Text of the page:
Lisa Jaster was entitled to a victory lap. She had every right to hit pause and maybe even relax a little.
West Point, Army Officer’s Training School, multiple tours of duty serving in Iraq and Afghanistan – Jaster’s 20s were rich and intense and challenging and immensely accomplished.
Now, in her 30s, with bachelor’s and master’s degrees in civil engineering, she had a husband and children and a fulfilling engineering job with Shell Oil in Houston. White picket fence, flowers in the window, all that.
“At first I replied with no interest,” Jaster said. “I was like, ‘I’m just not there anymore. Yeah, I like to jump out of airplanes, but I like room service.’”
Little did she know.
One year later, Jaster became one of three women to graduate from the first integrated Army Ranger School class, and she will be telling her inspiring story as the closing keynote speaker at the ASCE 2019 Convention, Oct. 13, in Miami.
So how did she get from room service to taking on Army Ranger School?
“My husband is my greatest advocate and my greatest enemy, simultaneously,” Jaster said, laughing.
U.S. Marine Lt. Col. Allan Jaster, also an Iraq veteran, knew it was a challenge that his wife not only could manage but one she needed.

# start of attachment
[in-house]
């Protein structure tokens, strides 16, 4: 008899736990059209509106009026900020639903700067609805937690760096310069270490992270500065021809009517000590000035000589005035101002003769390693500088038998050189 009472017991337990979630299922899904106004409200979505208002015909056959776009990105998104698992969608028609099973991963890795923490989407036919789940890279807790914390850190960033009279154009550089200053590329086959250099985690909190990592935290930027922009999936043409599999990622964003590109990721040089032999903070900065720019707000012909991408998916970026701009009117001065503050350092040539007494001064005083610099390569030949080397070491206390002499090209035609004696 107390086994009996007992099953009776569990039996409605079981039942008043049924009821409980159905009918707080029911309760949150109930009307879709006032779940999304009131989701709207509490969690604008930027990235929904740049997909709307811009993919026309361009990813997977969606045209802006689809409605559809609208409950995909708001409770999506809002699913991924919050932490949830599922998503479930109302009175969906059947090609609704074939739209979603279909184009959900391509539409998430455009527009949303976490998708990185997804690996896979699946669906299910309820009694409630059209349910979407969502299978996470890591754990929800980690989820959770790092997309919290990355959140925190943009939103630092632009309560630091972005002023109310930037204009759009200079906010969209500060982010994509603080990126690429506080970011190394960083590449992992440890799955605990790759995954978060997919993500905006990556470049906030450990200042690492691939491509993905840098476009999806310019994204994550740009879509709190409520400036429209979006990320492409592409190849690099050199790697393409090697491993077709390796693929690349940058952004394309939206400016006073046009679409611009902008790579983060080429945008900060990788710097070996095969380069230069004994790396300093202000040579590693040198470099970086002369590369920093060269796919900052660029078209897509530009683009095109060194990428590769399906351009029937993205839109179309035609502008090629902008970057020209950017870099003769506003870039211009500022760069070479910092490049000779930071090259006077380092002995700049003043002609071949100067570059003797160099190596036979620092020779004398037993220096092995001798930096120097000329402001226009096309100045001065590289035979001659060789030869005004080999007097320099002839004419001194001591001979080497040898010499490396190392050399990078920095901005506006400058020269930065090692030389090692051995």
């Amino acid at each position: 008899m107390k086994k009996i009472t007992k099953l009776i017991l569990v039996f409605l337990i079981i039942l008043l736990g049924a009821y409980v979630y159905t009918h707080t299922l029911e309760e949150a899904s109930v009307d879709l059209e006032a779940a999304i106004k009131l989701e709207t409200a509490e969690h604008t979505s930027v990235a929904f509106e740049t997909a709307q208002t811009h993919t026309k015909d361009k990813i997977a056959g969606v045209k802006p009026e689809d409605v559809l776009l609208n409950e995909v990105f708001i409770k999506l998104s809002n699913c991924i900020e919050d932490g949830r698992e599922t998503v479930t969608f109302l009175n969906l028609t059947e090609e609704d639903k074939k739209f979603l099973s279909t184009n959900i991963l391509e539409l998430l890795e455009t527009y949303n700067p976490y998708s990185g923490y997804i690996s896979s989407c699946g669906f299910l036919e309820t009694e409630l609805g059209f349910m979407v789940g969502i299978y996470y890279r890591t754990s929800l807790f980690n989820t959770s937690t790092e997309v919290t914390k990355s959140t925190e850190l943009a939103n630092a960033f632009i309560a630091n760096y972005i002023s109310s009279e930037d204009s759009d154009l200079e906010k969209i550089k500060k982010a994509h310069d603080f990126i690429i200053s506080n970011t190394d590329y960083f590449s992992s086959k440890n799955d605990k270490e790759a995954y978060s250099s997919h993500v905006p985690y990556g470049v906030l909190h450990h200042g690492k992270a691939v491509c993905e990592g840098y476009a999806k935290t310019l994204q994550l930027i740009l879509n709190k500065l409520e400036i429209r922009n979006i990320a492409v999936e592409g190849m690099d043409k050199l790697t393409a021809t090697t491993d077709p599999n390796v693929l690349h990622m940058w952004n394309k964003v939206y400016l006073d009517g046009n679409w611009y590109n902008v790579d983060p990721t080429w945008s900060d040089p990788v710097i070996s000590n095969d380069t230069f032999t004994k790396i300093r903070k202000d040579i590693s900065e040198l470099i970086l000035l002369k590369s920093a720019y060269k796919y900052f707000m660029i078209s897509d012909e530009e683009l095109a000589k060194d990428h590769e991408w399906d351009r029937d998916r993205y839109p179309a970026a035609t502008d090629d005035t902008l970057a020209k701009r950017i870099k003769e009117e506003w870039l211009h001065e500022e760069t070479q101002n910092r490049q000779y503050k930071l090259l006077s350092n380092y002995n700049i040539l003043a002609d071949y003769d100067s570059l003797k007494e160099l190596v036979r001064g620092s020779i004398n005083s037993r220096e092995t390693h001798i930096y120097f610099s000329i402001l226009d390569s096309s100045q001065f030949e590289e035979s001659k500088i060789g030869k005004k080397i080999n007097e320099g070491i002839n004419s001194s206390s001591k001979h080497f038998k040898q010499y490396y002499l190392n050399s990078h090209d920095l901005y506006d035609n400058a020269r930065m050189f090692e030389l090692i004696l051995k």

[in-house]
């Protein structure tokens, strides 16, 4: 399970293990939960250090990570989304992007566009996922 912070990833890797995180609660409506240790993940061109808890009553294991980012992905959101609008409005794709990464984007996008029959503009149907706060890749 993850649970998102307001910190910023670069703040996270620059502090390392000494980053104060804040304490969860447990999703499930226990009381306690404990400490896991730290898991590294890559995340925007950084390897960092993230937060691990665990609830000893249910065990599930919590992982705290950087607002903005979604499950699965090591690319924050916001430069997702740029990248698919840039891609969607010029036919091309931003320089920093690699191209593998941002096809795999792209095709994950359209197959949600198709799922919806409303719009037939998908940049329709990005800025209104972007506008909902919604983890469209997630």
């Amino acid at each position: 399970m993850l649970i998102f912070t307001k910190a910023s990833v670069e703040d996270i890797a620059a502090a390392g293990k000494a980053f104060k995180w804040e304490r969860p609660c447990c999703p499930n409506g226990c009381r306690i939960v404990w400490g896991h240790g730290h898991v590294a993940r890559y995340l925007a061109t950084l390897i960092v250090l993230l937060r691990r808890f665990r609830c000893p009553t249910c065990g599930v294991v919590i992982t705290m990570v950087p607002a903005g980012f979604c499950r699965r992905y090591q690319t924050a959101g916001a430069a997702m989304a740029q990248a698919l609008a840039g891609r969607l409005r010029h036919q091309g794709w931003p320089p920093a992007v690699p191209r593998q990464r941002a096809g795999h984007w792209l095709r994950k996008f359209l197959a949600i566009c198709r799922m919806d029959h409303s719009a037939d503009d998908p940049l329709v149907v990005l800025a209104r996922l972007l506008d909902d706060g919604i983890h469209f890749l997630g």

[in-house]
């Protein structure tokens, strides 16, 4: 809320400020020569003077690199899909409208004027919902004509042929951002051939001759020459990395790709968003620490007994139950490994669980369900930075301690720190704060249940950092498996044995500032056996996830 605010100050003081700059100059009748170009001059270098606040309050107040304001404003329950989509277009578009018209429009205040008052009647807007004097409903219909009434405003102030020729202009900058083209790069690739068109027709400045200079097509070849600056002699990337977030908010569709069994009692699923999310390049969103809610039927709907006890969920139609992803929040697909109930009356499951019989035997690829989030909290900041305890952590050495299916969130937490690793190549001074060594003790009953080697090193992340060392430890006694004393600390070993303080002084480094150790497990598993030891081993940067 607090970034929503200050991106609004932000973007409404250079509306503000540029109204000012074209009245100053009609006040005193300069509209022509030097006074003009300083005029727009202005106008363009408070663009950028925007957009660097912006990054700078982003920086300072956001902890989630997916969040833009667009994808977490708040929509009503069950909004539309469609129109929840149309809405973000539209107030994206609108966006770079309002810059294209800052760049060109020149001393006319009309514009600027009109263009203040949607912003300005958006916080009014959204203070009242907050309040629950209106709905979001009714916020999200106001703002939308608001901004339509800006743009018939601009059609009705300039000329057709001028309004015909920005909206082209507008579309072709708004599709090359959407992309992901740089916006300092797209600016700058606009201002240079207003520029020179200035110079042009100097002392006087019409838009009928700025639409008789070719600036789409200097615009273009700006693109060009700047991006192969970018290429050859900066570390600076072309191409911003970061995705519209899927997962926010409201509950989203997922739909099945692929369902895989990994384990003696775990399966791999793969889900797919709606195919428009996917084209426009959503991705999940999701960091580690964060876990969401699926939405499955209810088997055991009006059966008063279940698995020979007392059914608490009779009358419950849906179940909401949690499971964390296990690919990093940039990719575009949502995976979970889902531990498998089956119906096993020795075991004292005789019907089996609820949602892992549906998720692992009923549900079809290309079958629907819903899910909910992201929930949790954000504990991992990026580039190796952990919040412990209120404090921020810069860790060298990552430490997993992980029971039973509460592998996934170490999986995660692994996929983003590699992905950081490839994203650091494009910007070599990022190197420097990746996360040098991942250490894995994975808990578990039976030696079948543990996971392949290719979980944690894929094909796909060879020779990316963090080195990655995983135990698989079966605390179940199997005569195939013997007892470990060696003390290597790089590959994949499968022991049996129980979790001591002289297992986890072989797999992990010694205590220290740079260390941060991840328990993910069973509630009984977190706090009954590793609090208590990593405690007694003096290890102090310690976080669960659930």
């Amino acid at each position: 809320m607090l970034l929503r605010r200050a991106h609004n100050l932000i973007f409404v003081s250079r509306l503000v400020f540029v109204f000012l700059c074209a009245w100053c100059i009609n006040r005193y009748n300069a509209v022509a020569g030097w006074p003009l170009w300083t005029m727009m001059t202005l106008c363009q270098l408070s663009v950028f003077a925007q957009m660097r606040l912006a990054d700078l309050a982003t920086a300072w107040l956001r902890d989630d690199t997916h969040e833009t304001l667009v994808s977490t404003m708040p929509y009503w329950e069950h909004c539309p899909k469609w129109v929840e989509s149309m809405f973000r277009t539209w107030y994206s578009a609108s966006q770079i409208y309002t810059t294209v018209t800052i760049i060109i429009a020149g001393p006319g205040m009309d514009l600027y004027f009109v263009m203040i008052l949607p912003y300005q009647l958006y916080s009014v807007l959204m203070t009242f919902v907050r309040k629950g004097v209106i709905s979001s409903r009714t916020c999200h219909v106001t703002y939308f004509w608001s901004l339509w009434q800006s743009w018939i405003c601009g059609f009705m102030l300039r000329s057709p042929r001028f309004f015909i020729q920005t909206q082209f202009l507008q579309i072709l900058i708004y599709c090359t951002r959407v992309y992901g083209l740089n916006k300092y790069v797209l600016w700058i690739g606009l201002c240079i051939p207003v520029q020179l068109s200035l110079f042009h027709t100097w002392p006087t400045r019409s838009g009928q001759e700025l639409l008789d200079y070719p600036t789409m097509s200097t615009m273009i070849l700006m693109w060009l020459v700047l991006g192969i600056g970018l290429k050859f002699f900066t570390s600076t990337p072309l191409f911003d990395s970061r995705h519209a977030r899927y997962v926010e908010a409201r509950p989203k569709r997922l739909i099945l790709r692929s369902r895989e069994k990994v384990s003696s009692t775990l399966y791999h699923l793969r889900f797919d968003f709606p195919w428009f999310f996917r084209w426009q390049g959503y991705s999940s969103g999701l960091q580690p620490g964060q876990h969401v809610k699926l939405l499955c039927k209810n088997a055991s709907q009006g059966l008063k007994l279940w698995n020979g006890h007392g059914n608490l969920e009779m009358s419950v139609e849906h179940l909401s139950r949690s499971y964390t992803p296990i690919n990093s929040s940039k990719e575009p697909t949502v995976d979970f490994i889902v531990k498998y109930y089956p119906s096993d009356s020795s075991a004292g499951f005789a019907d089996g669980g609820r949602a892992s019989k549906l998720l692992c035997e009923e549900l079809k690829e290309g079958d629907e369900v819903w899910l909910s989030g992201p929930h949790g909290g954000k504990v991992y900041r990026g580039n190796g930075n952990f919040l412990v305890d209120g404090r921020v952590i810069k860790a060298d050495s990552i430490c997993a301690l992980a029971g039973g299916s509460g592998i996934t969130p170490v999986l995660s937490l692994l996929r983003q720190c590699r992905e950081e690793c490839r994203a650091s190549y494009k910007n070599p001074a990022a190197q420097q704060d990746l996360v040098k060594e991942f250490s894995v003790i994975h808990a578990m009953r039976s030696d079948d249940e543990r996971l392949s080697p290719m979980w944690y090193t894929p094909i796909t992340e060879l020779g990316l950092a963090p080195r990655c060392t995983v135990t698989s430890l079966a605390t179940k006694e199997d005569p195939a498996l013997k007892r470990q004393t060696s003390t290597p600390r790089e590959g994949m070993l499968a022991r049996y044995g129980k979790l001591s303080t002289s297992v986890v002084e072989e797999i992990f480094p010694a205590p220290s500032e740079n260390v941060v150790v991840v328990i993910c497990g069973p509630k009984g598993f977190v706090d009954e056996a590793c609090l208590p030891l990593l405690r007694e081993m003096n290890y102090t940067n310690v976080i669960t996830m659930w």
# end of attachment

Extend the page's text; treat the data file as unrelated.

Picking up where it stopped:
“I’m thinking, ‘These 22-year-old women are going to be much more likely to succeed than me, about to turn 37,’” Lisa said. “But Allan kind of hung this carrot over my head, saying, ‘How would you feel if no woman ever graduated from this school, and you were just sitting here thinking, let someone younger do it, someone who doesn’t have a full-time job and two kids at home? How would you feel if you were the one who could have graduated but you never tried?’”
Predictably, when Jaster showed up to Ranger School, she stood out among the overwhelmingly 22-year-old male student base. But that was always kind of the point, right?
“I had one of the instructors look at me and say, ‘What are you doing here?’ I’m like, ‘I don’t know sir. I guess a bunch of bad decisions have led me to this point,’” laughed Jaster. “But of course, it’s quite the opposite. It was obviously a life-changing experience.”
In the end, it was the doubters (and she’d probably include herself in that list at times) who helped propel Jaster to history. She wasn’t only there for herself. She was there for her husband and children. She was there, working to lift up an entire gender.
“I had a lot to prove in that I had a lot to lose,” Jaster said. “I definitely felt that pressure, but I felt it because I wanted to feel it. I wanted to feel it because it gave more teeth to my bite.
“And it very easily could’ve gone the other way, but at the end of the day it’s like my favorite quote at the time was from Einstein: A ship is safest at the shore, but that’s not what it was built for.
“This is what I was built for.”